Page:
The argument that “false and misleading information” is circulating on the Internet serves as a convenient cover for the avowed aim of effecting political censorship. The irony is that the mainstream media which has become increasingly corporatized is actually the disseminator of many things false and misleading.

‘Operation Mass Appeal’, was an MI6 scheme through which stories were planted in the news media with the aim of making the British public more amenable to the idea that Saddam Hussein’s Iraq was in possession of weapons of mass destruction. Richard Dearlove, then the head of MI6, had advised British Prime Minister Tony Blair that President George Bush had resolved to attack Iraq even though the case for the existence of weapons of mass destruction was “thin”. But Dearlove also told Blair that “intelligence and facts were being fixed (by the United States) around the policy”.

The build-up towards the Iraq war is not the only example.

The press was responsible for disseminating false claims about an impending massacre in the Libyan city of Benghazi at the time of the Islamist-inspired uprising which came to be supported by NATO. A Telegraph report dated March 19th 2011 and headlined “Benghazi Fights For its Life” was one of many that reinforced this. The reporter ended his dispatch by seemingly taking the (Islamist) rebel communique of the situation as the gospel truth before contrasting it with what he termed “Tripoli’s take of events” which warned the world of a take over by “the gangs of al-Qaeda”.

Coverage of the Syrian conflict has also been littered with mainstream press bias. The White Helmets who are presented as an impartial search and rescue organisation is actually one which is strongly linked to various Islamist militia groups fighting to overthrow the secular government of Bashar al-Assad. It is supremely ironic that when a documentary film celebrating the group as heroic volunteers was awarded an Oscar, its leader, Raed Salah, was prevented from entering the United States owing to his connections to Islamist terrorists.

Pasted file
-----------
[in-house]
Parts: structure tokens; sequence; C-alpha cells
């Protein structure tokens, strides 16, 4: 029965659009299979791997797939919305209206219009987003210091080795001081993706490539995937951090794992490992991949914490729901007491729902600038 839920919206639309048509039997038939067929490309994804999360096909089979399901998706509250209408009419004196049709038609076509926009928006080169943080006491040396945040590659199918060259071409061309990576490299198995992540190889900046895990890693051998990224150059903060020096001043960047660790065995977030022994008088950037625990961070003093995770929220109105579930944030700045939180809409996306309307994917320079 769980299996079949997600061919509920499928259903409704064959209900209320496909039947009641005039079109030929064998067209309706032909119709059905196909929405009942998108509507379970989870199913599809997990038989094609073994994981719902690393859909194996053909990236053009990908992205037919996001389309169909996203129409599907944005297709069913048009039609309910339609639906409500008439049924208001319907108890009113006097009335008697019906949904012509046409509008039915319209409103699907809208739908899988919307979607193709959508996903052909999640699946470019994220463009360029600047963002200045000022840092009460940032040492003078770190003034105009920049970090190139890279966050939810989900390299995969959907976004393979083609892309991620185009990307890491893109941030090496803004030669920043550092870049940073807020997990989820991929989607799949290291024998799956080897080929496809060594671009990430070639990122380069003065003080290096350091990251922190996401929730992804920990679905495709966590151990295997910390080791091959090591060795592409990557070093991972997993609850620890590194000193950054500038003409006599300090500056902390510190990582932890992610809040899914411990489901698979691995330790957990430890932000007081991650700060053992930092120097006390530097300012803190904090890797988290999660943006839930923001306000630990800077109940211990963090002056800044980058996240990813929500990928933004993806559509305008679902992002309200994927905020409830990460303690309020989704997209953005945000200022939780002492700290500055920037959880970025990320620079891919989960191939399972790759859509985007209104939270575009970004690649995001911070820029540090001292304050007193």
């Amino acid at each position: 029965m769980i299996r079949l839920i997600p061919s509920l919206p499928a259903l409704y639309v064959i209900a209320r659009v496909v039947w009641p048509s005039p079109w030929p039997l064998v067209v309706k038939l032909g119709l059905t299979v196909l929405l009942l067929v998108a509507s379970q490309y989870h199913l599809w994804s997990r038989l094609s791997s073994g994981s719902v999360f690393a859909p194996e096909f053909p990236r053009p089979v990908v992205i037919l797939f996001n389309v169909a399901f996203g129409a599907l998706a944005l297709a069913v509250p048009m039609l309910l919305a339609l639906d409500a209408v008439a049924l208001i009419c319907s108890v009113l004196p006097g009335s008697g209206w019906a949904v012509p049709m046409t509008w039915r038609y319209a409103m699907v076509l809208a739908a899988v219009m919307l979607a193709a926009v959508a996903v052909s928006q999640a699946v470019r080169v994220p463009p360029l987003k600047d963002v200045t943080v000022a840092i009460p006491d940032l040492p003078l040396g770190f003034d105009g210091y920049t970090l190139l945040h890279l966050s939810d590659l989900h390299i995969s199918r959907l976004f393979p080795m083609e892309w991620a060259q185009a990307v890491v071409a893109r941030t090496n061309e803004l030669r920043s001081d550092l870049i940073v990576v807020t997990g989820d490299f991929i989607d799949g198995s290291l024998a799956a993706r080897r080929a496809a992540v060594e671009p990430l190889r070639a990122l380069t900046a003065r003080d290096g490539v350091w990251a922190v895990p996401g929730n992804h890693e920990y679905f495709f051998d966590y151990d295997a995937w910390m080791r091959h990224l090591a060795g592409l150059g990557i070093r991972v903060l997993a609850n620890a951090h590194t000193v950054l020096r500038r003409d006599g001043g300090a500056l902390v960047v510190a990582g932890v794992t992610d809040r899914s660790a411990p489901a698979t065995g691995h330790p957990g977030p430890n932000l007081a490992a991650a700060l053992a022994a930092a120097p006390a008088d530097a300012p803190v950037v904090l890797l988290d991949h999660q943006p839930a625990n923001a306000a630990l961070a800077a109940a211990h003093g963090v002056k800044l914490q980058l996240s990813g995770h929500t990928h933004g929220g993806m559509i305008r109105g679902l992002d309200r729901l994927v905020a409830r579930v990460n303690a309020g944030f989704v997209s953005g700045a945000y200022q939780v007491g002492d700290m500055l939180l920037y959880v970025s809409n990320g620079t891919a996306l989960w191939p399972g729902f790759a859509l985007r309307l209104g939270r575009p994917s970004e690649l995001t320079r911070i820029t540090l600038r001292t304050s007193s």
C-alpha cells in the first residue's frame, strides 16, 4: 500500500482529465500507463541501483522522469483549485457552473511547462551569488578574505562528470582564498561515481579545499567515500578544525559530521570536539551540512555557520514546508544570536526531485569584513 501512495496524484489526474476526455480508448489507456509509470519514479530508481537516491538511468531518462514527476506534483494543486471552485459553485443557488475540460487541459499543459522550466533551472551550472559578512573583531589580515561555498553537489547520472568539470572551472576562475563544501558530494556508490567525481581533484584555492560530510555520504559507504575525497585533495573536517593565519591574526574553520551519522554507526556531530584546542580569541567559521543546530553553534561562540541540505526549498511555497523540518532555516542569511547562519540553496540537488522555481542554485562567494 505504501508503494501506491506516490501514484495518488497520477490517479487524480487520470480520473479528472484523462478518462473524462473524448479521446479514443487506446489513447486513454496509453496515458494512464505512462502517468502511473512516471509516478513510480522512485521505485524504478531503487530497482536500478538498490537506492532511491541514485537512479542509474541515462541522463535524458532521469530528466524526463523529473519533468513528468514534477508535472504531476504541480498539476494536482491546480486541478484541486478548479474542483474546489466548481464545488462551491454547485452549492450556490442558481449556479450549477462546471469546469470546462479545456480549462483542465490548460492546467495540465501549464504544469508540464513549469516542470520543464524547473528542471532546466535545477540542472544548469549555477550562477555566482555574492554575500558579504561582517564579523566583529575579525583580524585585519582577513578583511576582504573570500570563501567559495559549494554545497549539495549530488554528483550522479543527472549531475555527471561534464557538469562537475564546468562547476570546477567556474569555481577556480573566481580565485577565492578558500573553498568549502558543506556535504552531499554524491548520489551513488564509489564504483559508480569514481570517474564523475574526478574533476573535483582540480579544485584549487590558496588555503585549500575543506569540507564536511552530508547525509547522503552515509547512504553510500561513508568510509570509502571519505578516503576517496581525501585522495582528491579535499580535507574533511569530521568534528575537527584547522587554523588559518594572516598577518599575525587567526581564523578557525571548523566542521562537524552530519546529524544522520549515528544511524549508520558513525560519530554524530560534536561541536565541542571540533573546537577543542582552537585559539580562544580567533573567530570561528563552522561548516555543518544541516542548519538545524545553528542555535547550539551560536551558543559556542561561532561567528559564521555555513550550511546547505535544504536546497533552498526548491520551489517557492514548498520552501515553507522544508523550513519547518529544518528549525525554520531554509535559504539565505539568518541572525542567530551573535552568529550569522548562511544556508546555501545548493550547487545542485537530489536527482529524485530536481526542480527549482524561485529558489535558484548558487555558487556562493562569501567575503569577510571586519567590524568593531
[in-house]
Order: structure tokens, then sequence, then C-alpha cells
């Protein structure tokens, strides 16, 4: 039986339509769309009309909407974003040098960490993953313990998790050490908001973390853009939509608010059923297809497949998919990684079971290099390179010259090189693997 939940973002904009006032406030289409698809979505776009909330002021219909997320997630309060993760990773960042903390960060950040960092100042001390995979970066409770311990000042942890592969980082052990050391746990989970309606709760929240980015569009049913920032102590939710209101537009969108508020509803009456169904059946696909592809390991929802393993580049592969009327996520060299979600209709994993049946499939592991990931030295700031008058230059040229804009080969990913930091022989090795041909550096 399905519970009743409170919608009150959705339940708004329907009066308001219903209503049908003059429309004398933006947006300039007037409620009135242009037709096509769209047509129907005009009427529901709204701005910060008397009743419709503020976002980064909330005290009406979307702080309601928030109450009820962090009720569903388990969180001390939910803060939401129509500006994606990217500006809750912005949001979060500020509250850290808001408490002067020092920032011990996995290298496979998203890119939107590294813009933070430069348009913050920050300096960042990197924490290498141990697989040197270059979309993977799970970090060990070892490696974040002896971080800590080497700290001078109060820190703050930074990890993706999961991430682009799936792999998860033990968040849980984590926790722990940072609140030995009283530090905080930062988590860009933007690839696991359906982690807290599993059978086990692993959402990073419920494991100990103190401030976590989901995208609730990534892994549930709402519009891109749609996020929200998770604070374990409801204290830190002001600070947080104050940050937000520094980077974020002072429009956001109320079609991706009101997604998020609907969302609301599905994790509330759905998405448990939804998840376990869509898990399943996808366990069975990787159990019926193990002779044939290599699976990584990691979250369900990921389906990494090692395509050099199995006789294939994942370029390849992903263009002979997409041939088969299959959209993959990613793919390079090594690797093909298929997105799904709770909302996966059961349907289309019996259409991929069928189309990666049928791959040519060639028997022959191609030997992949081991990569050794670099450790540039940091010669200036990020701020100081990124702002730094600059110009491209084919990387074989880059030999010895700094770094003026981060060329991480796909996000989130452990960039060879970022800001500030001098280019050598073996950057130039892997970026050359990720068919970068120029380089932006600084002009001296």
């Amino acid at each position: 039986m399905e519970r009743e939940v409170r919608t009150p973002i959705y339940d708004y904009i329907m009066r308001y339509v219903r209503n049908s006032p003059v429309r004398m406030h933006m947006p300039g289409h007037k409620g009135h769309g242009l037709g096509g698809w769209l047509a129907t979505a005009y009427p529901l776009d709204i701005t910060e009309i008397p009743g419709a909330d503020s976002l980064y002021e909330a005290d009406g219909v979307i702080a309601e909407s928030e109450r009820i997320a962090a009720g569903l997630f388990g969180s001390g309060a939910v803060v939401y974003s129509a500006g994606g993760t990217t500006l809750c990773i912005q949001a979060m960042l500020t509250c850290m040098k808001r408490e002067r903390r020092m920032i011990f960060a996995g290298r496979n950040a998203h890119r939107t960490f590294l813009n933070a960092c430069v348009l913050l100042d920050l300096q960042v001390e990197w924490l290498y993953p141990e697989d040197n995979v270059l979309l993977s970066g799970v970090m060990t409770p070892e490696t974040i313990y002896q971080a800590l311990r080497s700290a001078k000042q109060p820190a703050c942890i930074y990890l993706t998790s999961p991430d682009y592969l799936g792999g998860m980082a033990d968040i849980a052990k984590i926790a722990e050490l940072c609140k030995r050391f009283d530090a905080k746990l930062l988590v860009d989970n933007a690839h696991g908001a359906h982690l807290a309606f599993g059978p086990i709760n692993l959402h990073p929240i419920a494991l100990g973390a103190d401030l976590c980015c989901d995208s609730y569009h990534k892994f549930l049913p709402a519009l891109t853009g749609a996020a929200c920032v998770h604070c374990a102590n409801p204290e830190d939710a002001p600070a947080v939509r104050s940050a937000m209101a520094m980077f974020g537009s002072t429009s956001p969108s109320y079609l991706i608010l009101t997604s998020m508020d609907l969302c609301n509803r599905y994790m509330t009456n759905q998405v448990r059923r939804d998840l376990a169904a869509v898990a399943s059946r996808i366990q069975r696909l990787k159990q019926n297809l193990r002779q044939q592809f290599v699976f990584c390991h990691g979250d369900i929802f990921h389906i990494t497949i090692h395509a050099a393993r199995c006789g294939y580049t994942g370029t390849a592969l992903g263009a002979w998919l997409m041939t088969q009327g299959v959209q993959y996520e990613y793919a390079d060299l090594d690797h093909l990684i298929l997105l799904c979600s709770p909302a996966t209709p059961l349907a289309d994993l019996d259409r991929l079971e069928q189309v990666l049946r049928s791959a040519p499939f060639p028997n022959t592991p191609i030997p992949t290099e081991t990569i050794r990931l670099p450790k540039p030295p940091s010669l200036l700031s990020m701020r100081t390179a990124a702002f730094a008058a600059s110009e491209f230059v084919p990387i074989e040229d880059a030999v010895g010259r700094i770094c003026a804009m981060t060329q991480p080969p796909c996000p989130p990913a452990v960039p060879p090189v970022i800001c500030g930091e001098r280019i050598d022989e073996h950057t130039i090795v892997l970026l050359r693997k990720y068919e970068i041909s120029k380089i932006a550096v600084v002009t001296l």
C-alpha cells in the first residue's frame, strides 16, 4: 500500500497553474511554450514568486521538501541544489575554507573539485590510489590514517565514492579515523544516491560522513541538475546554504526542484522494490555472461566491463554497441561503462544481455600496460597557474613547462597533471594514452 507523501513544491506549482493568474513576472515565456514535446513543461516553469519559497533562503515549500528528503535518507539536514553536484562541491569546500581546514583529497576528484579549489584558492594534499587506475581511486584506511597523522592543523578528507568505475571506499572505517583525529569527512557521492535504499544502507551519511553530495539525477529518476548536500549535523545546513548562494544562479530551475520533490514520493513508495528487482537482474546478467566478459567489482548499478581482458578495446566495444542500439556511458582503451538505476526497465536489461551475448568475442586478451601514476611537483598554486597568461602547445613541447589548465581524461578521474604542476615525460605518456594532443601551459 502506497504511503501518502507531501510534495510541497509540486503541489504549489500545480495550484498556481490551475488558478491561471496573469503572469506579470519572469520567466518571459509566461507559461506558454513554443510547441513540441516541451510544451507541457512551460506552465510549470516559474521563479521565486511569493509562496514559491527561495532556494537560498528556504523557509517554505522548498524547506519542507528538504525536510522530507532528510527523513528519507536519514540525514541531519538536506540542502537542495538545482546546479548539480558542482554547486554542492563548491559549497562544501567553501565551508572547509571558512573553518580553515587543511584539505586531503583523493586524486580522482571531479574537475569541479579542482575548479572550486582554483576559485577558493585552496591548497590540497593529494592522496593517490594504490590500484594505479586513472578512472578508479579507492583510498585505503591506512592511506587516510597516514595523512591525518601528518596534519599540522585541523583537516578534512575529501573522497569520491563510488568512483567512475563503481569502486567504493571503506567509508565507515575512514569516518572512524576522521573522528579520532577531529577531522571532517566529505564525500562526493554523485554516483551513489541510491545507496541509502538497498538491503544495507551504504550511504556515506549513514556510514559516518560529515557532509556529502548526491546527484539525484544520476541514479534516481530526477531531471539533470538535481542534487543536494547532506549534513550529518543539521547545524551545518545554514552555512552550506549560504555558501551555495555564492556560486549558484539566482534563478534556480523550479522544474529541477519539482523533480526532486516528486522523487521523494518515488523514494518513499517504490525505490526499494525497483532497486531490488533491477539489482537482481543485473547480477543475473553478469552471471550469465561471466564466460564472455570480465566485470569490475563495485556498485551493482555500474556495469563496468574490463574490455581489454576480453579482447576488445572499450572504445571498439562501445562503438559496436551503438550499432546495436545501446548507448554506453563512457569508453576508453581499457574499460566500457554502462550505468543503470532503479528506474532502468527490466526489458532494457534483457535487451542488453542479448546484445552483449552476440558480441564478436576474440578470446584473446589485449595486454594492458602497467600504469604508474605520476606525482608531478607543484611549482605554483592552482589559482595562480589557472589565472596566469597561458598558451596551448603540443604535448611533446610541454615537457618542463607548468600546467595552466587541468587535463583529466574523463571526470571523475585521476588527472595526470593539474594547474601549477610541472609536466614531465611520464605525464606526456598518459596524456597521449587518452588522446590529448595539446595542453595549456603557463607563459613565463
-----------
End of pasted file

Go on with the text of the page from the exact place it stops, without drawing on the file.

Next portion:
The contrast between the mainstream media’s coverage of the siege of al-Nusra-held Aleppo and the battle for ISIS-held Mosul was stark. While the media was prone to trumpeting any evidence it could muster about Russian bombing leading to civilian casualties, it did not display the same level of horror at the fate of thousands of civilians killed by US-led coalition airstrikes conducted in Mosul, Iraq. When Aleppo fell in December 2016, the cover story headline of the Economist was revealing: “The Fall of Aleppo: Putin’s Victory, the West’s Failure”.

Consider also the difference in coverage between the conflicts in Syria and Yemen. While the Western media generally seeks to highlight what it perceives as the inhumane tactics of the Assad government in combating jihadist militias who were armed and finance by the United States and its regional allies, the depth of coverage and the urgency behind it is lacking in regard to Yemen where the Saudi Arabian military utilises American and British weaponry while it commits genocide.